EE Harrier - Camera Review

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EE Harrier – Camera

The rear-facing sensor offers a 13-megapixel image resolution, which is high for a budget smartphone. A high megapixel count doesn’t necessarily translate to good photos – as we found out – but it means the Harrier is at least capable of producing high-resolution shots. That makes it a good day-to-day shooter.

The main camera is also backside illuminated, which allows more light to be captured, thus improving low-light photography. We weren’t impressed with low-light shots, however. The Harrier’s also got autofocus and a flash LED, marking this as a versatile camera for a budget device.

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That all sounds great on paper, but how does the EE Harrier camera actually perform in real life? It’s about what we expect at this price. In well-lit settings – outdoors, for example – the Harrier performs very well. Colours are vivid and accurate, and there’s plenty of detail.

As light decreases, however, the photos quickly become underwhelming. Noise ramps up, and colours dull. There is a single rear flash to help compensate for lack of light, however, and the Harrier is quick to focus, even in darker settings.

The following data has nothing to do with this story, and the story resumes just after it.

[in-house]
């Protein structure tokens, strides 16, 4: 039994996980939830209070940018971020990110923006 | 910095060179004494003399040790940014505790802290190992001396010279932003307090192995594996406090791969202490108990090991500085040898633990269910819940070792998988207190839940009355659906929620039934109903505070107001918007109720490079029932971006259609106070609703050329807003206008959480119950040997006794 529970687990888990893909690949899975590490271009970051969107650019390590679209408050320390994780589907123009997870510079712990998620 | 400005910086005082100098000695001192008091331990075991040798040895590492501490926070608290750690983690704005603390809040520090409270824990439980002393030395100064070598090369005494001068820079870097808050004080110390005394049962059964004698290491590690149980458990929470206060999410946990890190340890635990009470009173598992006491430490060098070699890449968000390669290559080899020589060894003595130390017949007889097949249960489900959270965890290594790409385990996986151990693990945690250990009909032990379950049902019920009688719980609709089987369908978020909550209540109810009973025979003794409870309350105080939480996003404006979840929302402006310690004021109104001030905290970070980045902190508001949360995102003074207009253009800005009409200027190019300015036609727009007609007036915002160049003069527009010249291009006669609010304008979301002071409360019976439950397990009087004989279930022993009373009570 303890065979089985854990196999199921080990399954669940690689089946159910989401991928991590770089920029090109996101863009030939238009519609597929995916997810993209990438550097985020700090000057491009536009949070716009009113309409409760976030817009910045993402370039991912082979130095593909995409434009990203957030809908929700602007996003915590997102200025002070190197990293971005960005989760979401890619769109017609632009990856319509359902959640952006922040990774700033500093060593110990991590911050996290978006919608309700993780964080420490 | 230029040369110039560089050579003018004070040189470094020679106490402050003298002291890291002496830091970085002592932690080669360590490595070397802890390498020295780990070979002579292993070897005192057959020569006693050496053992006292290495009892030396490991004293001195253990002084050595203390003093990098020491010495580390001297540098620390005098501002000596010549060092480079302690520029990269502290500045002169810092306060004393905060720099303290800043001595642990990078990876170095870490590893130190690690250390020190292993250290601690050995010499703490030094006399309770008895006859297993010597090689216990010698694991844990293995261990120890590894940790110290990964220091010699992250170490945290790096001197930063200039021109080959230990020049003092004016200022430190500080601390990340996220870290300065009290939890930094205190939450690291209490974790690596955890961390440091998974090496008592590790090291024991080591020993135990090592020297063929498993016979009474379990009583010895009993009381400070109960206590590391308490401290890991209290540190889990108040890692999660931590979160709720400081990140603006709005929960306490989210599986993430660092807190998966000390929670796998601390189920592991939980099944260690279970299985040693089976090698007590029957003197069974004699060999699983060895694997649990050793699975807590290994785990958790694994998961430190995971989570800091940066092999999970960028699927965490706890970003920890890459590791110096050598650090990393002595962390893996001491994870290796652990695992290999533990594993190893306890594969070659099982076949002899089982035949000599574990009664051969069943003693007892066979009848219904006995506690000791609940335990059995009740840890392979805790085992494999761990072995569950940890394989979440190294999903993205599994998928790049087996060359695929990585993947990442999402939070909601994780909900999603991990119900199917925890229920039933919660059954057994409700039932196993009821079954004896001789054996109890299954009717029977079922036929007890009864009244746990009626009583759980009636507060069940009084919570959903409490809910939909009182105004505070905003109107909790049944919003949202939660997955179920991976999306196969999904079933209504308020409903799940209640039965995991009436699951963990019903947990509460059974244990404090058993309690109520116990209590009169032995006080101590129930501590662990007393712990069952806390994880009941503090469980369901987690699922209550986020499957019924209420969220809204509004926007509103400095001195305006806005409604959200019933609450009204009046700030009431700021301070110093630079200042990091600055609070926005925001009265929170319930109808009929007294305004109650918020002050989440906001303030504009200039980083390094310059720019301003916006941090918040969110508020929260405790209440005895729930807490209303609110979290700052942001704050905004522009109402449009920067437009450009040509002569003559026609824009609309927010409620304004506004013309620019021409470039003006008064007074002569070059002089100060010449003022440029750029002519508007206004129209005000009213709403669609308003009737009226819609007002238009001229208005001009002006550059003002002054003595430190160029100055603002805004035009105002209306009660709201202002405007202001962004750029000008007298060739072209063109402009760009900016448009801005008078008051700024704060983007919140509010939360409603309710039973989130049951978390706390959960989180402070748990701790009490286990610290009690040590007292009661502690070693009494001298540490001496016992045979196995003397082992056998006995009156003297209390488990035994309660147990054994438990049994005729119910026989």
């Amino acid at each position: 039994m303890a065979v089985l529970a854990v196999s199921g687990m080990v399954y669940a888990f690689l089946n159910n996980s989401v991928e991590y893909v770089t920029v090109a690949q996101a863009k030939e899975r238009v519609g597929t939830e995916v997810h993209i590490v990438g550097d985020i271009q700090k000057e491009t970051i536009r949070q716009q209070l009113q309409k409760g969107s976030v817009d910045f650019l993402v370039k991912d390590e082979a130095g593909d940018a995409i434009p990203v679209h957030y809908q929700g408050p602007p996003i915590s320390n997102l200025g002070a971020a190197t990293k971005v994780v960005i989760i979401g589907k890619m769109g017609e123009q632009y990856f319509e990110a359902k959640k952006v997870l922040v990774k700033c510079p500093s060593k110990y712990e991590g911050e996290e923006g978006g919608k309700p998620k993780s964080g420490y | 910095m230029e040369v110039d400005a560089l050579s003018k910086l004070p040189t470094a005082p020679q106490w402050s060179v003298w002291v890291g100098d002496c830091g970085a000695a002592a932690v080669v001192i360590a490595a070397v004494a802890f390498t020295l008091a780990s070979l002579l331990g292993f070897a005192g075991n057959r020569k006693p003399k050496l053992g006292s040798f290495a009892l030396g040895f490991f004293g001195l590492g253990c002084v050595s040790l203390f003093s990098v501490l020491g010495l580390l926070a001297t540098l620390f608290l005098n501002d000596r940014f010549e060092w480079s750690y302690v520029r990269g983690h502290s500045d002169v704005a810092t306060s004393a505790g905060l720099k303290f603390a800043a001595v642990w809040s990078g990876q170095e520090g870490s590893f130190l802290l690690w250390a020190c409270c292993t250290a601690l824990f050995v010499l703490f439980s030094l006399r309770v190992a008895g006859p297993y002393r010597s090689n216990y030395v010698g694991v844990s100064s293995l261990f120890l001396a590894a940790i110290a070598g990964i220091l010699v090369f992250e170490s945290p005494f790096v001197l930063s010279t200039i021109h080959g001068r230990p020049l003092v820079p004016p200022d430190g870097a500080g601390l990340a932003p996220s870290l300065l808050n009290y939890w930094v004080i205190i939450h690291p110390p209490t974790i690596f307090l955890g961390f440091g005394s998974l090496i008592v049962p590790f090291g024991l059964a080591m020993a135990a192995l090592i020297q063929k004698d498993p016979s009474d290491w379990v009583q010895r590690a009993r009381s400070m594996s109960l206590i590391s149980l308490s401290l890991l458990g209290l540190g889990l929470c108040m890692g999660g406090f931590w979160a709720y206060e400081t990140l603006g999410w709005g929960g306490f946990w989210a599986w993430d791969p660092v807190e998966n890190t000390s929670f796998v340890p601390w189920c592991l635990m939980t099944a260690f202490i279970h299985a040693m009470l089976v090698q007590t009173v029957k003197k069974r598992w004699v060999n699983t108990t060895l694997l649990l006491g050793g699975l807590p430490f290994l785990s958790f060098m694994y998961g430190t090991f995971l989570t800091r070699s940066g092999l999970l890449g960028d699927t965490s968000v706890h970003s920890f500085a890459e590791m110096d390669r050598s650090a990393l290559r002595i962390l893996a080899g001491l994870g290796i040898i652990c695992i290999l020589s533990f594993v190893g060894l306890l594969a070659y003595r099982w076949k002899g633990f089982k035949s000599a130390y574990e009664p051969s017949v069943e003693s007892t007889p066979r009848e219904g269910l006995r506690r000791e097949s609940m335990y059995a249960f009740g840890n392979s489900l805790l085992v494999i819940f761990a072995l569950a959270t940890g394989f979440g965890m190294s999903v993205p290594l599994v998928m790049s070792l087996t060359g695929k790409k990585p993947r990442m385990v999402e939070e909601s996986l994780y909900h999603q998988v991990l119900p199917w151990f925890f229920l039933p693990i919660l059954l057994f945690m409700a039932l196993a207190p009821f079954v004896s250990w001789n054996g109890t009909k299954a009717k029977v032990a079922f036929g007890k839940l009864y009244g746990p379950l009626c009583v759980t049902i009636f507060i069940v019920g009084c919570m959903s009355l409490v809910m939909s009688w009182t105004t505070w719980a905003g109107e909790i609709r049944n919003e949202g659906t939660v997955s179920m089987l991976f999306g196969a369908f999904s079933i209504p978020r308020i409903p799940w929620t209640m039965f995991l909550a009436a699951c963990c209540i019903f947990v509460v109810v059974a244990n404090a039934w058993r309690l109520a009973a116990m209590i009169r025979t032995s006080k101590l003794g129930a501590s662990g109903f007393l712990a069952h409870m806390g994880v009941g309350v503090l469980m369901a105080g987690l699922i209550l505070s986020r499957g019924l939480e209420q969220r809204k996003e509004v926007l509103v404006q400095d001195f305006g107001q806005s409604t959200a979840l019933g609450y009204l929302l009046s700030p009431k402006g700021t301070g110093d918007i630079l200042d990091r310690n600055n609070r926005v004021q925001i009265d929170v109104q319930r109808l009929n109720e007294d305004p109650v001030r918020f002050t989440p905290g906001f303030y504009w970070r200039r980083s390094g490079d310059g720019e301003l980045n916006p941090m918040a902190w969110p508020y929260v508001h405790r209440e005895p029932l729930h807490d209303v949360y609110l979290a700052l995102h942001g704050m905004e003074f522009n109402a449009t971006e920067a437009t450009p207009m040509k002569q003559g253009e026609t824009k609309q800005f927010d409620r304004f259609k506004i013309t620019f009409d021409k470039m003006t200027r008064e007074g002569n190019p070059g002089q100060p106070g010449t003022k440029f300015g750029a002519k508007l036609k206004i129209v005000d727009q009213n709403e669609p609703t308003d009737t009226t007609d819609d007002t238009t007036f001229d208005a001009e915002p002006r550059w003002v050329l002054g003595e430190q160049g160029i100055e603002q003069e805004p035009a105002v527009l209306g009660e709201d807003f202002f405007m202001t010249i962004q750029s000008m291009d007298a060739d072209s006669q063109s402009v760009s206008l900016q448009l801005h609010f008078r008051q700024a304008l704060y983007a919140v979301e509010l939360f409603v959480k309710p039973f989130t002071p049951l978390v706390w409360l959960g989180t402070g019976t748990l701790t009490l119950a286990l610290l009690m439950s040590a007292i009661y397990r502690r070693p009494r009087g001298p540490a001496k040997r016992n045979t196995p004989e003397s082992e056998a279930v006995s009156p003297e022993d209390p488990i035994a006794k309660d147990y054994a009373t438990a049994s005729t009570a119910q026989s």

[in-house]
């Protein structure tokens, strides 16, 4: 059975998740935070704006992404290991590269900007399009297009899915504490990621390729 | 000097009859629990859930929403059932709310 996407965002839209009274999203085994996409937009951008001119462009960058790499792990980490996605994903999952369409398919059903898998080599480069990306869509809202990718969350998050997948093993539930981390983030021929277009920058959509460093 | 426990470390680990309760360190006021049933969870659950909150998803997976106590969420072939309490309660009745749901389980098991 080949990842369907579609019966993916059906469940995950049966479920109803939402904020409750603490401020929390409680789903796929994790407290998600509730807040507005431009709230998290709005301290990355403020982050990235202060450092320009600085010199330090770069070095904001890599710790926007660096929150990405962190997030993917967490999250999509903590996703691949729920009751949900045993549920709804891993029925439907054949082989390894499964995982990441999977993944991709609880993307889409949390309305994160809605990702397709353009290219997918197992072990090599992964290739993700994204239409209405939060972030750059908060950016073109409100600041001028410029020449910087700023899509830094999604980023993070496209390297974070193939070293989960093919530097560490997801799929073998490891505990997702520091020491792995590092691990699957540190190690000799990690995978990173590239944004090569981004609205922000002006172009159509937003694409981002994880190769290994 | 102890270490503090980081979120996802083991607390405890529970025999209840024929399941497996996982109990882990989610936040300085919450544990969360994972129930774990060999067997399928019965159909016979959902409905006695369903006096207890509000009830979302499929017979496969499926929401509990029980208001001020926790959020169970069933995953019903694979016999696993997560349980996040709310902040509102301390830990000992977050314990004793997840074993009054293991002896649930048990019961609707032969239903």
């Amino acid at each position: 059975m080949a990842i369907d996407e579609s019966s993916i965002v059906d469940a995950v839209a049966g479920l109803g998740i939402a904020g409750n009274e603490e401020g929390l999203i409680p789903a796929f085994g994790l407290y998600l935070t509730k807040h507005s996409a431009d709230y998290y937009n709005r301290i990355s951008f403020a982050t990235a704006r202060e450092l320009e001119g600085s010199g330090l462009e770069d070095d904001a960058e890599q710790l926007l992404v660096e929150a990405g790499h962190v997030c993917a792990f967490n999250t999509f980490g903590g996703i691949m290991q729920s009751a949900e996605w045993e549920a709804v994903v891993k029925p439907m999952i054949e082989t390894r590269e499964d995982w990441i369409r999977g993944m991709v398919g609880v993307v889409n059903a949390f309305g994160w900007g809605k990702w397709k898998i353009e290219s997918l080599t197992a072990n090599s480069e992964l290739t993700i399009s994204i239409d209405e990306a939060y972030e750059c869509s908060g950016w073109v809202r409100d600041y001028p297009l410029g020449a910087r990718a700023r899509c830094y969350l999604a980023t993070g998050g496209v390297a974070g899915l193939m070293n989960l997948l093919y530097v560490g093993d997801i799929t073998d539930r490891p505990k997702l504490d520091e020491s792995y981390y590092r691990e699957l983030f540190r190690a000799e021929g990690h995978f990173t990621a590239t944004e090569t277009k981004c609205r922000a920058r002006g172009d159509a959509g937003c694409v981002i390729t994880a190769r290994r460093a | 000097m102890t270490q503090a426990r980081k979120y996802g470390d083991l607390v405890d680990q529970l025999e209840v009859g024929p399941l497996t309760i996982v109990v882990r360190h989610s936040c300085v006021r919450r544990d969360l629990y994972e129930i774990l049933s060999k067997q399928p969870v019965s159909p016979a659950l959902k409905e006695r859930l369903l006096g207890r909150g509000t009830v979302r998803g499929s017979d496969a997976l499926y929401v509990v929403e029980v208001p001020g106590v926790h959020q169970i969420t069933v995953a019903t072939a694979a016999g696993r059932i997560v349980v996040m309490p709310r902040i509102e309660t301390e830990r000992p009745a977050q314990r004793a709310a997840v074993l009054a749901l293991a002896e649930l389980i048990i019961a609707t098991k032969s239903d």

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We also found issue with shooting moving targets, with blur commonly an issue, even with slow-moving subjects. The Harrier also struggles with highlight over-exposure in high-range shots – a shadowy foreground below a bright sky, for example – despite having an HDR mode that should help with such things. We’d say that the photos will be good enough for sharing on social media, but you won’t want to take this as your main holiday camera.

The 2-megapixel front-facing camera is equally average. Such a low-end sensor is not atypical when you consider this is a mid-to-low-end smartphone, however. The real question is whether it’s good enough for its two main purposes, namely taking selfies and video calling.

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The former is where real issues lie; the low resolution makes it difficult to take self-shots of any real worth. It’s good enough for making video calls, however. The front camera is arguably the Harrier’s most lacklustre feature, but users looking for an otherwise great-value phone will learn to get along with it.